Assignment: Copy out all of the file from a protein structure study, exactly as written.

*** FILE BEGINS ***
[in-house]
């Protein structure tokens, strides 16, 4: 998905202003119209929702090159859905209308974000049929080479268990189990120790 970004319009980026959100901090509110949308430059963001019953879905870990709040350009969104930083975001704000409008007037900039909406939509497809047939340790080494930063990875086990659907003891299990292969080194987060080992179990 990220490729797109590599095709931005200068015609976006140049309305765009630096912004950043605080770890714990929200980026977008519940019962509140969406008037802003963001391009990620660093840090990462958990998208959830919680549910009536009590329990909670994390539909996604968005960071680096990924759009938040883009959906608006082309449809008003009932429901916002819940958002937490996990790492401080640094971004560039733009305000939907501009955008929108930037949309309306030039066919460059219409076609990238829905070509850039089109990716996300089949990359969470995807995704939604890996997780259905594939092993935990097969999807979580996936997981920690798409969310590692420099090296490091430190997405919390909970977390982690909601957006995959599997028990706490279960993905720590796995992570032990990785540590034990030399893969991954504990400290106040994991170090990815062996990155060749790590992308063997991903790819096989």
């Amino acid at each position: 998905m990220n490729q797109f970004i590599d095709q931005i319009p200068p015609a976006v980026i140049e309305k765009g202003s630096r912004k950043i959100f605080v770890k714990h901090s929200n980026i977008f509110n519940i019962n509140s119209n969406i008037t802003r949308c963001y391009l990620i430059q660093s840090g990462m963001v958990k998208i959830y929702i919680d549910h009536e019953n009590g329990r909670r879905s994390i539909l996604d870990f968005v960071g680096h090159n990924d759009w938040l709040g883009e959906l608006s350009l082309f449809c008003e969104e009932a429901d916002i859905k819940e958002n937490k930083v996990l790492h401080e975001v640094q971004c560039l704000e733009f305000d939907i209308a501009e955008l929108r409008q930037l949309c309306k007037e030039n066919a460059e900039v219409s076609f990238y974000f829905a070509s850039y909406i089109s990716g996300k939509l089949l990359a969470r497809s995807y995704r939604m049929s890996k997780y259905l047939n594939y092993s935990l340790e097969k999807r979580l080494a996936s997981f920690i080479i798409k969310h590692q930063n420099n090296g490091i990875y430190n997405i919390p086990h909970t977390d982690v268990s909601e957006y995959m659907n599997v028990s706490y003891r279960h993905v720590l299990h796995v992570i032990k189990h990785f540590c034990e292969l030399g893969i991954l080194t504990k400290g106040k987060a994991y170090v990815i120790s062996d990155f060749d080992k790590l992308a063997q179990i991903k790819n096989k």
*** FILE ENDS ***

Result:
[in-house]
């Protein structure tokens, strides 16, 4: 998905202003119209929702090159859905209308974000049929080479268990189990120790 970004319009980026959100901090509110949308430059963001019953879905870990709040350009969104930083975001704000409008007037900039909406939509497809047939340790080494930063990875086990659907003891299990292969080194987060080992179990 990220490729797109590599095709931005200068015609976006140049309305765009630096912004950043605080770890714990929200980026977008519940019962509140969406008037802003963001391009990620660093840090990462958990998208959830919680549910009536009590329990909670994390539909996604968005960071680096990924759009938040883009959906608006082309449809008003009932429901916002819940958002937490996990790492401080640094971004560039733009305000939907501009955008929108930037949309309306030039066919460059219409076609990238829905070509850039089109990716996300089949990359969470995807995704939604890996997780259905594939092993935990097969999807979580996936997981920690798409969310590692420099090296490091430190997405919390909970977390982690909601957006995959599997028990706490279960993905720590796995992570032990990785540590034990030399893969991954504990400290106040994991170090990815062996990155060749790590992308063997991903790819096989």
């Amino acid at each position: 998905m990220n490729q797109f970004i590599d095709q931005i319009p200068p015609a976006v980026i140049e309305k765009g202003s630096r912004k950043i959100f605080v770890k714990h901090s929200n980026i977008f509110n519940i019962n509140s119209n969406i008037t802003r949308c963001y391009l990620i430059q660093s840090g990462m963001v958990k998208i959830y929702i919680d549910h009536e019953n009590g329990r909670r879905s994390i539909l996604d870990f968005v960071g680096h090159n990924d759009w938040l709040g883009e959906l608006s350009l082309f449809c008003e969104e009932a429901d916002i859905k819940e958002n937490k930083v996990l790492h401080e975001v640094q971004c560039l704000e733009f305000d939907i209308a501009e955008l929108r409008q930037l949309c309306k007037e030039n066919a460059e900039v219409s076609f990238y974000f829905a070509s850039y909406i089109s990716g996300k939509l089949l990359a969470r497809s995807y995704r939604m049929s890996k997780y259905l047939n594939y092993s935990l340790e097969k999807r979580l080494a996936s997981f920690i080479i798409k969310h590692q930063n420099n090296g490091i990875y430190n997405i919390p086990h909970t977390d982690v268990s909601e957006y995959m659907n599997v028990s706490y003891r279960h993905v720590l299990h796995v992570i032990k189990h990785f540590c034990e292969l030399g893969i991954l080194t504990k400290g106040k987060a994991y170090v990815i120790s062996d990155f060749d080992k790590l992308a063997q179990i991903k790819n096989k």